Since those properties are class specific, styles are consequently type specific (contrary to CSS), and have to unequivocally state that type. Hence one cannot define a style (say setting font type and size) and apply it to a textbox as well as to a link control. To one who is used to CSS this may come as a restriction.
Basically a template is the XAML representation of the Parts that together constitute the visual appearance of a control. This can be a mixture of primitives, but it could also incorporate other controls. Also there is some degree of “behavior” in the sense that this may include animations, visual state manager information, and other dynamic content. Depending on the control, a template can be partly set via some content property or completely via some template property. Some controls may offer more than one template, e.g. for header and cells in a data grid. Templates can refer to properties, by way of TemplateBinding, and those properties can afterwards be customized via styles.
Depending on the control (which carries the logic to “activate” them), templates can offer a wide spectrum of extensibility. As an example consider the following textbox, using an alternate template:
This template adds a small glyph to the textbox and sets its tooltip to the textbox content. And this is the result:
This is not bullet proof (changing the text won’t update the tooltip), but it should give a first hint on the potential of customization via templates.
Add visual state manager and states for mouse, selection, validation errors, put animations on top, and you get an unprecedented customizability of even the most basic controls. The down side is the unprecedented complexity, for example the template for the date picker control (extracted via blend) has about 150 LOC, and I have seen other with over 300 LOC.
SL controls don’t adhere to some global style, i.e. it is not possible to somehow state that every textbox should use a certain font within a given application (this is one of the new SL4 features, though). To make my default style assignments easier I like to have standard styles named after class (i.e. "Textbox” – not “DefaultTextbox” or “TextboxStyle”, or some other convention). One could replace the standard classes with derived classes or use some other generic mechanism, yet so far Blend and manual assignment worked fine for me.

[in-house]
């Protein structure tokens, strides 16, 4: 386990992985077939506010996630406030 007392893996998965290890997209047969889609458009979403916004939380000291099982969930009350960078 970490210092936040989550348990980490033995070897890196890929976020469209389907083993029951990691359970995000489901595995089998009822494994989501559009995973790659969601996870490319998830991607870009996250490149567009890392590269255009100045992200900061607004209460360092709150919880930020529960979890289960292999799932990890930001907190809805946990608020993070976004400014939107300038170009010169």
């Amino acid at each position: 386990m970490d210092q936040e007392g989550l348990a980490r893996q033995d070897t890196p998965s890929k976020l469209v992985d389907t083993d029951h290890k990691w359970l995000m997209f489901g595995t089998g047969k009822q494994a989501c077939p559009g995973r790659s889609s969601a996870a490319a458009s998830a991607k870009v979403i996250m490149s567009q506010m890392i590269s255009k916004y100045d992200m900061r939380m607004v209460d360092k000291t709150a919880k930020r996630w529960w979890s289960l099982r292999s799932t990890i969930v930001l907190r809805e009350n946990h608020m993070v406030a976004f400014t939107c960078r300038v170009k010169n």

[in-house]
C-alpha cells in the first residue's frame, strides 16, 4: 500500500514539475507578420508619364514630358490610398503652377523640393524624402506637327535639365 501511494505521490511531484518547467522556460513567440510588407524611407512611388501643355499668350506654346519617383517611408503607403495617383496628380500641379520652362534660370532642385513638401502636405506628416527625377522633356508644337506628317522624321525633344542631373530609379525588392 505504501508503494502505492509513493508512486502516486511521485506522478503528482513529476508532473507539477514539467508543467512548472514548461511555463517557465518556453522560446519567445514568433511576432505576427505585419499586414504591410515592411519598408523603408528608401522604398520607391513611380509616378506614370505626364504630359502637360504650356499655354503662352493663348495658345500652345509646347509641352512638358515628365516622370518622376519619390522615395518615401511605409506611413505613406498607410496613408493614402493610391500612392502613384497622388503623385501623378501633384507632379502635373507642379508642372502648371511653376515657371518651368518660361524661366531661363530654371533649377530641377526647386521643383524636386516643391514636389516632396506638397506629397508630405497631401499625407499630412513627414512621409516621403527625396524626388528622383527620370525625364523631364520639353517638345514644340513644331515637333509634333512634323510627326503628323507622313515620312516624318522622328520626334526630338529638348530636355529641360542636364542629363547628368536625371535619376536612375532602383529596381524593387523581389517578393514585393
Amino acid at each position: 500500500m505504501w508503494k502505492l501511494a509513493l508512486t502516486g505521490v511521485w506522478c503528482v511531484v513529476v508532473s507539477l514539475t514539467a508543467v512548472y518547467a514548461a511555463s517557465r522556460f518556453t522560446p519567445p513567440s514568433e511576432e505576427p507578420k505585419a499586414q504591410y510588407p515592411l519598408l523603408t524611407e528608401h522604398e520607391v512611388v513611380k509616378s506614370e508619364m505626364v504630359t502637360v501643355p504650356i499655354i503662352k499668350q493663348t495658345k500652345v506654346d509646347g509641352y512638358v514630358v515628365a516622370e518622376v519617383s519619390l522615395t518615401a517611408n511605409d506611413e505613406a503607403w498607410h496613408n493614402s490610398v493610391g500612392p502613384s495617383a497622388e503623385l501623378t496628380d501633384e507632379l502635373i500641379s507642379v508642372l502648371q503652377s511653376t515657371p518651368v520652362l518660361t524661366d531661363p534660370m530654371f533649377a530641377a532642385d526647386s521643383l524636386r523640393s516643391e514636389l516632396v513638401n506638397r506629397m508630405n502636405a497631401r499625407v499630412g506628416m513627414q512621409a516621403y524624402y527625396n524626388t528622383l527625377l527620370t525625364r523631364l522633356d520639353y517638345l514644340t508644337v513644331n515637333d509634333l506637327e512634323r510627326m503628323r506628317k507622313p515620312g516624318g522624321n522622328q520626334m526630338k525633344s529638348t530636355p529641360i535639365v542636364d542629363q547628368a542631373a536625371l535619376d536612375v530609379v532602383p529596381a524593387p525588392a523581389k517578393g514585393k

Regarding templates, I generally don’t set the Template property within the page XAML. Rather I like to assign the template indirectly via a style. This way I won’t have to think about setting both properties, style and template, and worry about dependencies. Applied to the example above:
And the respective style which also sets the property:
If styles and templates are that powerful one could assume that the need to deriving controls was less prevalent. Matter of fact I do derive controls as often as before, only the reasons have changed: Mostly I derive controls to define properties that I need within custom templates and styles.
And I thought this might be a shorter post…. Anyway, the next post will lay out some additional basic stuff before I’m going to tackle derived controls and VSM.
That’s all for now folks,